High-growth businesses can’t ignore how impactful listing their products on Amazon are for sales, and automated Amazon inventory management is quickly becoming an essential part of any growing ecommerce business.
According to recent Amazon statistics posted on TechJury, Amazon has 300 million active users, and 197 million people visit Amazon every single month. Almost two-thirds of Americans have purchased something on Amazon, and 95 million Americans have an Amazon Prime Membership.
Shopping on Amazon fits into today’s consumer’s high expectation for an online shopping experience.
Consumers want a personalized, seamless shopping experience that ends with a simple check-out process, quick delivery and free shipping. Nine out of ten consumers prioritize retailers that offer convenience and 74% have abandoned shopping carts with complicated check-outs, according to Linnworks research.
Retailers aren’t ignoring the popularity of Amazon. In order to reach new sellers during 2021, 52% of retailers surveyed in Linnworks research launched products in online markets and 79% of retailers surveyed are now selling on Amazon.
The addition of listing products on this massive marketplace means getting products in front of millions of people and a whole new audience. However, there are challenges that come with selling on the Amazon marketplace when it comes to managing inventory.
In this article, we explore how an Amazon inventory management system tracks and manages inventory, makes for a more efficient business model, and ultimately results in an improved shopping experience for consumers. We also talk about what to consider when managing Amazon inventory and common challenges many Amazon sellers face.
What is Amazon inventory management?
Amazon Inventory Management allows businesses to keep track of all of their inventory and orders on the Amazon sales channel through automation. An Amazon inventory management system can make the entire process of managing your inventory more efficient and simpler in many ways – saving money and freeing up more time to focus on other areas of the business.
Automating key business practices with the inventory management system can ensure that inventory across all of the selling platforms, including Amazon, are adjusted once an order is complete. This maintains an accurate listing among all selling channels, which is essential to avoiding issues down the road.
An Amazon inventory management system can help calculate your stock better, reducing the odds of the frustration of excess stock or on the other end – running out of stock (which means loss of sales and revenue). With better supplier management relationships, it may also improve the chances of shortening a supplier lead time, too.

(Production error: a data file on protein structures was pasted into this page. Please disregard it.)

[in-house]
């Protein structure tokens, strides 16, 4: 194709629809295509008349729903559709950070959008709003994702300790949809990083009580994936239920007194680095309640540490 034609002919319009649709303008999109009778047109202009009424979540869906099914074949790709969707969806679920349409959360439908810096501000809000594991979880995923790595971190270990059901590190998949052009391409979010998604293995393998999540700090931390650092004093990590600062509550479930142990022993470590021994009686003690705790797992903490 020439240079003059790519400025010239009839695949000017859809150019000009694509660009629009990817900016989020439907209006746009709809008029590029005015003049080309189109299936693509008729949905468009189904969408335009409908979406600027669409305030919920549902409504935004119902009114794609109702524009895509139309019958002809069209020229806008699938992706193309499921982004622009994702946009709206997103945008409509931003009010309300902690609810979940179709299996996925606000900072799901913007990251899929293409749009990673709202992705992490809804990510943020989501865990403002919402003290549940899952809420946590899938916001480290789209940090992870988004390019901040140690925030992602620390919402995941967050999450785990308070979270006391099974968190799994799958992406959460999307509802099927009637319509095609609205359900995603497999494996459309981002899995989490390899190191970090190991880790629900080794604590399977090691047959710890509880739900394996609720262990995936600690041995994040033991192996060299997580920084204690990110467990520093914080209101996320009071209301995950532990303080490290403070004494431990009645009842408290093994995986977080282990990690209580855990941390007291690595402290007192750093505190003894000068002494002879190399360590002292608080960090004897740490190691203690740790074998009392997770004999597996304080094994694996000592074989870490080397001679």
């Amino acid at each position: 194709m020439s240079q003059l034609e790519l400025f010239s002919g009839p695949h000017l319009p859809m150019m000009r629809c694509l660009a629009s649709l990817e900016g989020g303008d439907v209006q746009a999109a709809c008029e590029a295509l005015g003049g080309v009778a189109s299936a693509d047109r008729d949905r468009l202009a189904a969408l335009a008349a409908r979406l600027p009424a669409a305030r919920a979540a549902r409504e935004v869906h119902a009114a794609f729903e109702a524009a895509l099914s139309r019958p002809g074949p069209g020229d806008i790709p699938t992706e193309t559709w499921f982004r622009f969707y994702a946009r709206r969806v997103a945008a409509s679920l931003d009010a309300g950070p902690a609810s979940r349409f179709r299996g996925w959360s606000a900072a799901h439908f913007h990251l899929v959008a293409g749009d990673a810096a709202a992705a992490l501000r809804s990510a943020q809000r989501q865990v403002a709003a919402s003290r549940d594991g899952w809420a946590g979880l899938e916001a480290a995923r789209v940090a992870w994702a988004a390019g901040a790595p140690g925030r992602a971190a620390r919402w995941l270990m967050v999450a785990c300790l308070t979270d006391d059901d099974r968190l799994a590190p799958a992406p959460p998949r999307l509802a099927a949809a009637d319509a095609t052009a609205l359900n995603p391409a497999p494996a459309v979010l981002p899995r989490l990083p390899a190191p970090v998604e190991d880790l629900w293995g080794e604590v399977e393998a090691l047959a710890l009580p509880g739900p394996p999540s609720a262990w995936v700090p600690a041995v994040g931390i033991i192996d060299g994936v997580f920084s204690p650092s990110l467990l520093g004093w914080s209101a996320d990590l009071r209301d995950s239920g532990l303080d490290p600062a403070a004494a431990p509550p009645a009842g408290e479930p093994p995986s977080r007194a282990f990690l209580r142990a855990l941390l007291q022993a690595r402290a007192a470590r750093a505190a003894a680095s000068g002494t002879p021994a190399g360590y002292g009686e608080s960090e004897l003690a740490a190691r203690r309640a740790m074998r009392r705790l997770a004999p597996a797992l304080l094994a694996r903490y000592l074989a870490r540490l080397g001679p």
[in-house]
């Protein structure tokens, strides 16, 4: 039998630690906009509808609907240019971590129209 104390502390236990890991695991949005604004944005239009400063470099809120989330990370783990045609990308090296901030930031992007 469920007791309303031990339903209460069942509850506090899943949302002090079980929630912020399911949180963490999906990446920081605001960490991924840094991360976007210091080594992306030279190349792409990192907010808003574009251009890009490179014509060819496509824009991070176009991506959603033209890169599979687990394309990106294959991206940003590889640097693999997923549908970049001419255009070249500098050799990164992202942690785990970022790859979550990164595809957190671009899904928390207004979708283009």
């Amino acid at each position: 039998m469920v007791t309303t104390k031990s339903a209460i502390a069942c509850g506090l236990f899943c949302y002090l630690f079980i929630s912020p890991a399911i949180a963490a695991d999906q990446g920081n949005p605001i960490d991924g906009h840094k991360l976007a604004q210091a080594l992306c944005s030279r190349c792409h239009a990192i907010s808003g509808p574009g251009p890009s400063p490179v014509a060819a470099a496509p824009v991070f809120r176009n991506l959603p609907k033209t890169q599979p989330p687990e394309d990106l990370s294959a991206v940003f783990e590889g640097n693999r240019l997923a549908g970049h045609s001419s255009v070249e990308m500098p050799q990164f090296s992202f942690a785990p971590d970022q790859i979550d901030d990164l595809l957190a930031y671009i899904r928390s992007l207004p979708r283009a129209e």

Having an inventory management system also means the ability to forecast sales trends with such an accurate picture of supply and demand. This accurate sales data can allow for more informed business decisions.
Common challenges that Amazon sellers face.
Selling on Amazon could potentially allow a seller to grow their business and put their products in front of a whole new audience. However, there are some challenges that Amazon sellers face.
The right Amazon inventory management software helps some of these issues, though. Here are a few examples of common challenges that Amazon sellers face:
Time investment and errors with manual tasks
Manual tasks needed to manage inventory use up a lot of time – time which can be spent on other areas of the business. To list products or process orders, you may be taking the time to log in and out of your various selling channels. Every time a sale is completed, it may require you to take the time to manually adjust levels on every single platform. Since stock levels fluctuate with supply and demand changing throughout the year, this can make manually keeping track even more difficult. Worse than that, entering numbers manually can result in error.
While more people than ever are shopping online, the expectations for digital consumers has reached an all-time high as well. Almost all (90%) of American shoppers will not wait more than two or three days for an item, and 76% want a store offering a seamless, frictionless service, according to Linnworks research. More than half of consumers have ditched a retailer that could not offer this type of experience.
Also from Linnworks research: 90% of consumers say they want free delivery even if they have to wait longer for their package.
Avoid overselling on products
Errors can lead to overselling on products. This can ultimately result in loss of sales and revenue, a negative customer experience and could lead to market suspension.
Having enough stock to match demand can be more difficult to maintain than it sounds. If a business doesn’t have a good way to get alerted and track low stock levels, it could result in a stock out.
On the other end of the spectrum, having too much of a product could be a negative, too. Overstocking on products can mean loss of revenue since it’s potentially taking up valuable warehouse space and unnecessary charges. Not having the data and insights needed to forecast demand on Amazon can result in the costly error of overstocking.